Seek out the advice of an independent financial advisor that specializes in retirement planning. You deserve a specialist for this phase of life just like your cardiovascular surgeon if you have health issues with your heart. If you have questions regarding your financial future, why not gain assurance that you are making the right decisions for your family? A visit with a Certified Financial Planner™ practitioner may give you the confidence you need to live your life in a manner you desire instead of simply existing. 

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Last-Minute Retirement Planning Ideas

When you look at the calendar and realize another year has passed, it is time for a few more strategies to enhance your retirement account. Some of these actions may seem simplistic in nature but investing is not as difficult as many people would like you to believe. Investing in a diversified portfolio and rebalancing periodically is about as simple as any process can be for protecting your future.

Before you leave the office for the holiday season, consider reviewing your current portfolio within your employer-provided plan. 2019 has been a year of significant market growth in the United States. Record highs have been reached this year and this is a good result for most equity investors. With such growth in a diversified portfolio it is likely that your risk level within the portfolio has increased, too. 

To maintain the acceptable level of risk you originally desired at the onset of your portfolio development, it is critical to sustain the original allocation. This is accomplished by rebalancing your portfolio based on one of two methods: 1) time; or 2) asset class. This example is purely for educational purposes. When the portfolio was originally established, you may have chosen a 50/50 equity to fixed income allocation. Considering the markets have been very positive on your portfolio and your allocation has expanded to 60% equities. Based on the current allocation, you are now experiencing a greater level of risk than you desire.

By performing the task of rebalancing (i.e., selling your equities and buying more fixed income) you are keeping your level of risk in line with your original target. This strategy is the basis for most theories of portfolio design and risk acceptance. However, you must possess a degree of discipline that does not become greedy when times are good and fearful when the economy is contracting. As an anecdote, we often inform our clients that they must “be fearful when others are greedy and greedy when others are fearful.” The stock markets are auction-based markets. Someone must be selling something for someone to buy it. This belief applies to new issues when a company desires to “go public”. The issuer of the stock is asking for a certain price (i.e., Initial Public Offering Price our IPO) and the public may desire to buy at that price.

Another yearend strategy we recommend is a review of the individual assets classes within an allocation. For example, small cap stocks performed excellently in 2017 and declined in performance in 2018. However, in 2019, the asset class is, once again, performing well. I am not saying that you should own small cap mutual funds. As an illustration, you should review each of the different assets classes and determine the inherent risk within your portfolio.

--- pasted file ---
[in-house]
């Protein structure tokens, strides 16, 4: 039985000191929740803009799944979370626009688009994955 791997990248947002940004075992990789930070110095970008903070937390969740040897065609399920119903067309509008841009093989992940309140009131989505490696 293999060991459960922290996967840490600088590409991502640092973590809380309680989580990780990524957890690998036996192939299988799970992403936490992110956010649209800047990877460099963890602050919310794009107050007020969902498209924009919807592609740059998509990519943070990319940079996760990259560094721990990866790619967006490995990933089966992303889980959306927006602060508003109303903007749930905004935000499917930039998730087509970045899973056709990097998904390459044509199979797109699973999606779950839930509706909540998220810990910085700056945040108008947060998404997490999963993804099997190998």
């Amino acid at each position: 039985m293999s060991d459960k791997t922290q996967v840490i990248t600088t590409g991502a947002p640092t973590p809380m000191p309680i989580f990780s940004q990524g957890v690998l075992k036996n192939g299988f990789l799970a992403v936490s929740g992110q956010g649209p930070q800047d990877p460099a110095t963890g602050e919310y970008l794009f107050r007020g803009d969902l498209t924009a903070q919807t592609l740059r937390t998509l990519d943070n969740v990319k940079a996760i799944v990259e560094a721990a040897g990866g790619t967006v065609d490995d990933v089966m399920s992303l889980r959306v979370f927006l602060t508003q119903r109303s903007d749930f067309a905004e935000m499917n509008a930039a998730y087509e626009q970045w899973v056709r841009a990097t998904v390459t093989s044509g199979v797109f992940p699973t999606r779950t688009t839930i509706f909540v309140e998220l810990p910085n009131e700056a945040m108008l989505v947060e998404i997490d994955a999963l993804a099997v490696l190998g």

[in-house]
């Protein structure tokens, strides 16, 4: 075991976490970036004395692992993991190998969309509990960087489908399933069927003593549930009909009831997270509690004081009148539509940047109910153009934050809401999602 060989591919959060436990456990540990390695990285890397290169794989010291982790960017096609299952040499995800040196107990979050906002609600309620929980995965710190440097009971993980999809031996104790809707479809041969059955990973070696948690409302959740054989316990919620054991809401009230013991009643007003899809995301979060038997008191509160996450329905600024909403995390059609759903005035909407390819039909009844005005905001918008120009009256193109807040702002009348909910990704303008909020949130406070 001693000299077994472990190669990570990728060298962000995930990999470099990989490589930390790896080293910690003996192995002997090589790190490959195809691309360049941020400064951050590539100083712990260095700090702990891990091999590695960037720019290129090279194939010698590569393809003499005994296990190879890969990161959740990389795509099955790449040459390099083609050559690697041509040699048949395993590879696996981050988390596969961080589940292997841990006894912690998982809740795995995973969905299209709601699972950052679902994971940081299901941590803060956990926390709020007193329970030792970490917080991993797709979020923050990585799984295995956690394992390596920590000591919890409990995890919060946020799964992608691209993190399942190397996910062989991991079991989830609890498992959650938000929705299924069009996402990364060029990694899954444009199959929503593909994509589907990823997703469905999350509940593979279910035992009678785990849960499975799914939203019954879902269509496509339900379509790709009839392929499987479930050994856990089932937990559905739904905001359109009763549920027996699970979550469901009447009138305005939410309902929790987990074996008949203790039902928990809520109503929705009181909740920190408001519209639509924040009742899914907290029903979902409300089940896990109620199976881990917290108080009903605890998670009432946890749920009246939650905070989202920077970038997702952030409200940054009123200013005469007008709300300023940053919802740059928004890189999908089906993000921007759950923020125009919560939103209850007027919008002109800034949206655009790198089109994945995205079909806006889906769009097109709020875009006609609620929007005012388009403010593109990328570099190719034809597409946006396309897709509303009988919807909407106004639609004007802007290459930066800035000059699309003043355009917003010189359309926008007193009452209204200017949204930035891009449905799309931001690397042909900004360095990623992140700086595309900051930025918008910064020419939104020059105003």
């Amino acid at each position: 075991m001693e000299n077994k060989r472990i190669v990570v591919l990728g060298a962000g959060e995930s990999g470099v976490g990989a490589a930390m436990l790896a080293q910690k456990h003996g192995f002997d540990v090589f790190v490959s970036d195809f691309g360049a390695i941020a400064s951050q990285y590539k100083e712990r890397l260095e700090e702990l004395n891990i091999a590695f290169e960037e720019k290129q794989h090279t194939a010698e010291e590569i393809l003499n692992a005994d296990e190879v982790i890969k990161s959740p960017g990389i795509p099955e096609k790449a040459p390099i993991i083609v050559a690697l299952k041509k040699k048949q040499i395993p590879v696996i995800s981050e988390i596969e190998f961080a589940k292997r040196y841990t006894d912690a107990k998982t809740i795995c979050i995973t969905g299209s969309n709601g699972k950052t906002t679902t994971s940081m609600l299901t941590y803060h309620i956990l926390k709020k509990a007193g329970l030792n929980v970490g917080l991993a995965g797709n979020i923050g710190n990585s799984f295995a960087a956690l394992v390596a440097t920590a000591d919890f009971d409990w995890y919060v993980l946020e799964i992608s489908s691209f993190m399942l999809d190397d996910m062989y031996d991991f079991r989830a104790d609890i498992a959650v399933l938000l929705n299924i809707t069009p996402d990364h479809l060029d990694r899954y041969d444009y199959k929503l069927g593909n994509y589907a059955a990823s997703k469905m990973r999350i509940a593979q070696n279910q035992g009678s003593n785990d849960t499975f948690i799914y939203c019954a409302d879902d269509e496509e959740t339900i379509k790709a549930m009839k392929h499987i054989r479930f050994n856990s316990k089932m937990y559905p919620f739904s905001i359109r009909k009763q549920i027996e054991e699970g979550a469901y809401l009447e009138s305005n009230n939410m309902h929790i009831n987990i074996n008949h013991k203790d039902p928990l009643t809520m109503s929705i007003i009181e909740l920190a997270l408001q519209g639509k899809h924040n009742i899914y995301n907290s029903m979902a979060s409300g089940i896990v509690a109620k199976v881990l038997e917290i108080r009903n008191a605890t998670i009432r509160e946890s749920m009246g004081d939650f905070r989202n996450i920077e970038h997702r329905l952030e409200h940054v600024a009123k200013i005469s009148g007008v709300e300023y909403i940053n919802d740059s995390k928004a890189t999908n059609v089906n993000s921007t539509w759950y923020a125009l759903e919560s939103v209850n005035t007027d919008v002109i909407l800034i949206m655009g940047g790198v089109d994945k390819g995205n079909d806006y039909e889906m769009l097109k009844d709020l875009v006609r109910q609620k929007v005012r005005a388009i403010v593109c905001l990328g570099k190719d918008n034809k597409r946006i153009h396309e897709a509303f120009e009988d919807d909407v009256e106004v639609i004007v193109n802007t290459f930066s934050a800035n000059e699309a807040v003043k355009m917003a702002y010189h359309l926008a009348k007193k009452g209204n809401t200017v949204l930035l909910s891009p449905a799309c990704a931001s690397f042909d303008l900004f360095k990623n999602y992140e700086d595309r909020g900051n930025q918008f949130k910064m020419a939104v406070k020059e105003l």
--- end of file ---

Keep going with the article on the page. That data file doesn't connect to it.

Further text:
To help our clients control the amount of risk within their portfolios, we developed a system that “stress tests” their holdings and overall allocation. By analyzing the risk of the portfolio, the investor can be more comfortable knowing their portfolio is not invested at levels of risk that cause them worry. Also, we believe diversification must be achieved in market sectors and geographically to control the risk component.

If you are confused by some of the language in this article, don’t let it keep you from moving forward to protect your future security. You may wish for someone to “stress test” your holdings, asset allocation and project potential for your future. Seek out a Certified Financial Planner™ practitioner and CPA that can help guide you through the confusion and help you reach your goals in a non-emotional and logical manner. 

For additional, free information about managing your portfolio in a manner that allows you to sleep at night, go visit the Compass Capital Management website. You will find a wealth of information to help you navigate life!

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Time is Running Out

As a calendar-year, cash-basis taxpayer, you will have fewer opportunities to reduce your 2019 income tax burden once the calendar rolls over to 2020. By taking a few simple steps today, you will see a better result when you file your income tax return in April, 2020.

If you participate in a Flexible Spending Health Plan, referred to as a “cafeteria plan”, through your employer, it is critical that you utilize (spend) your elected deferral amount for 2019. The IRS has liberalized the rules regarding the ability to claim qualified medical expenses and you may carry over a small portion of your elected deferral amount to a following year. Discuss your options with your company’s Human Resource Officer for your particular plan.

Consider paying your total advalorem tax assessment in full prior to December 31, 2019. The Tax Cuts and Jobs Act of 2017 increased the amount of standard deductions to such levels that most individuals will not incur sufficient qualified itemized deductions to file a Schedule A – Itemized Deductions Form – with their returns. Analyze your current level of qualified deductions to determine if you exceed your standard deduction of $12,200 for individuals or $24,400 for married filing joint taxpayers. A lowered state tax may be an added incentive to itemize deductions on your federal return.